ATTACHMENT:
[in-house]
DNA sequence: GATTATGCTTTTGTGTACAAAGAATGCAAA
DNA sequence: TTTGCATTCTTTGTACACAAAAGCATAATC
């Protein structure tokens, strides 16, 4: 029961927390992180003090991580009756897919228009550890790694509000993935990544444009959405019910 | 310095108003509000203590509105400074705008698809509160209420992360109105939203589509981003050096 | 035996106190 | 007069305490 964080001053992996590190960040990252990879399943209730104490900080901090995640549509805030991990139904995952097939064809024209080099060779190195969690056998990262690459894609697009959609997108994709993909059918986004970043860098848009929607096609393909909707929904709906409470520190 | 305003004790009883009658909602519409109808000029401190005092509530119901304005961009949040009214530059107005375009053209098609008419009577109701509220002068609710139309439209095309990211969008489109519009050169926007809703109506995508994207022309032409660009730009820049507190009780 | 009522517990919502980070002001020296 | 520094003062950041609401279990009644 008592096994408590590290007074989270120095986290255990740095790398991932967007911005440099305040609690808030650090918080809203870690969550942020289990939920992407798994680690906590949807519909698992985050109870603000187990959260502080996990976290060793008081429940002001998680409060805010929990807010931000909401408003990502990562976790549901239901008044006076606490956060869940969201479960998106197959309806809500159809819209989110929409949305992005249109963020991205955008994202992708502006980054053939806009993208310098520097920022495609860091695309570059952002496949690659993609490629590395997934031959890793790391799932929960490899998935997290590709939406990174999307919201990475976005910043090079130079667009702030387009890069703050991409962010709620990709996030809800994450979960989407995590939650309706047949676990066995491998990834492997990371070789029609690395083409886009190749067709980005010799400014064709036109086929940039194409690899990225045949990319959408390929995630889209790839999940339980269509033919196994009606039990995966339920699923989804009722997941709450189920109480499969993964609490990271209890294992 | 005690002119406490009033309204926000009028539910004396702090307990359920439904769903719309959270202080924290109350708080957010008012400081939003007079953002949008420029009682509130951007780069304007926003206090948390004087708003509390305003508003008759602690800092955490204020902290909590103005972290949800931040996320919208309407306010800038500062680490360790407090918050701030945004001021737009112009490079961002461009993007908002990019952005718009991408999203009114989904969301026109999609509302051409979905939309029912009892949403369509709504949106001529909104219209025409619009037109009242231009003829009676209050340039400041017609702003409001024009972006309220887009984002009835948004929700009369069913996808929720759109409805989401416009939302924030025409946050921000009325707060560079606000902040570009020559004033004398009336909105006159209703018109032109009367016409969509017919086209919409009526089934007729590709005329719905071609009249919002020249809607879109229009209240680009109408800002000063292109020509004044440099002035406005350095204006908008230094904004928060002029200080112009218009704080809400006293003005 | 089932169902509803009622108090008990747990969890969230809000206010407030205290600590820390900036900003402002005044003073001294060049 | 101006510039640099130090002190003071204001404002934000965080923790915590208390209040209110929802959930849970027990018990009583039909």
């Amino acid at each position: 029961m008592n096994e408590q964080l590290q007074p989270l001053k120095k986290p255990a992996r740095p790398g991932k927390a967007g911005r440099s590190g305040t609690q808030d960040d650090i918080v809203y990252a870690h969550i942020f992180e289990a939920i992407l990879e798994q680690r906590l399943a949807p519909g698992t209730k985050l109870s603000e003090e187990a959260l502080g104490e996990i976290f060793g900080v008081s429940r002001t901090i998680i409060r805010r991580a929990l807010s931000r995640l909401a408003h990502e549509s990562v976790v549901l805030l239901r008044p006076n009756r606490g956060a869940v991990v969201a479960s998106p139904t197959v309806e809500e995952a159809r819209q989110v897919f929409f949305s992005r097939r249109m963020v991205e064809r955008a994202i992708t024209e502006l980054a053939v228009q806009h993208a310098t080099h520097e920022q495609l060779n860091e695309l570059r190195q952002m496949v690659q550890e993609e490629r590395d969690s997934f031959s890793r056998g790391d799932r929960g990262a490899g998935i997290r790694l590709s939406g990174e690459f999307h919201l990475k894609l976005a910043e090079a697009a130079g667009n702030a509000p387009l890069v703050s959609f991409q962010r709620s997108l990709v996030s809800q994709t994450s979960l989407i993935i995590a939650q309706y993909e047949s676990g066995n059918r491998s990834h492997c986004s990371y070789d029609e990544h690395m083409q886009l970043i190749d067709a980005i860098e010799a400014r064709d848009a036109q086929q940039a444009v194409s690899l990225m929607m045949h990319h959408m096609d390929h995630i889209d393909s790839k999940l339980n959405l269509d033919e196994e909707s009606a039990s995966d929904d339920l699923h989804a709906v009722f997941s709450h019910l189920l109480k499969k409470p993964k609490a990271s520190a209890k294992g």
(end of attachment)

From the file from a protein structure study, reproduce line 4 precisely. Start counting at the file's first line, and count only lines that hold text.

């Protein structure tokens, strides 16, 4: 029961927390992180003090991580009756897919228009550890790694509000993935990544444009959405019910 | 310095108003509000203590509105400074705008698809509160209420992360109105939203589509981003050096 | 035996106190 | 007069305490 964080001053992996590190960040990252990879399943209730104490900080901090995640549509805030991990139904995952097939064809024209080099060779190195969690056998990262690459894609697009959609997108994709993909059918986004970043860098848009929607096609393909909707929904709906409470520190 | 305003004790009883009658909602519409109808000029401190005092509530119901304005961009949040009214530059107005375009053209098609008419009577109701509220002068609710139309439209095309990211969008489109519009050169926007809703109506995508994207022309032409660009730009820049507190009780 | 009522517990919502980070002001020296 | 520094003062950041609401279990009644 008592096994408590590290007074989270120095986290255990740095790398991932967007911005440099305040609690808030650090918080809203870690969550942020289990939920992407798994680690906590949807519909698992985050109870603000187990959260502080996990976290060793008081429940002001998680409060805010929990807010931000909401408003990502990562976790549901239901008044006076606490956060869940969201479960998106197959309806809500159809819209989110929409949305992005249109963020991205955008994202992708502006980054053939806009993208310098520097920022495609860091695309570059952002496949690659993609490629590395997934031959890793790391799932929960490899998935997290590709939406990174999307919201990475976005910043090079130079667009702030387009890069703050991409962010709620990709996030809800994450979960989407995590939650309706047949676990066995491998990834492997990371070789029609690395083409886009190749067709980005010799400014064709036109086929940039194409690899990225045949990319959408390929995630889209790839999940339980269509033919196994009606039990995966339920699923989804009722997941709450189920109480499969993964609490990271209890294992 | 005690002119406490009033309204926000009028539910004396702090307990359920439904769903719309959270202080924290109350708080957010008012400081939003007079953002949008420029009682509130951007780069304007926003206090948390004087708003509390305003508003008759602690800092955490204020902290909590103005972290949800931040996320919208309407306010800038500062680490360790407090918050701030945004001021737009112009490079961002461009993007908002990019952005718009991408999203009114989904969301026109999609509302051409979905939309029912009892949403369509709504949106001529909104219209025409619009037109009242231009003829009676209050340039400041017609702003409001024009972006309220887009984002009835948004929700009369069913996808929720759109409805989401416009939302924030025409946050921000009325707060560079606000902040570009020559004033004398009336909105006159209703018109032109009367016409969509017919086209919409009526089934007729590709005329719905071609009249919002020249809607879109229009209240680009109408800002000063292109020509004044440099002035406005350095204006908008230094904004928060002029200080112009218009704080809400006293003005 | 089932169902509803009622108090008990747990969890969230809000206010407030205290600590820390900036900003402002005044003073001294060049 | 101006510039640099130090002190003071204001404002934000965080923790915590208390209040209110929802959930849970027990018990009583039909």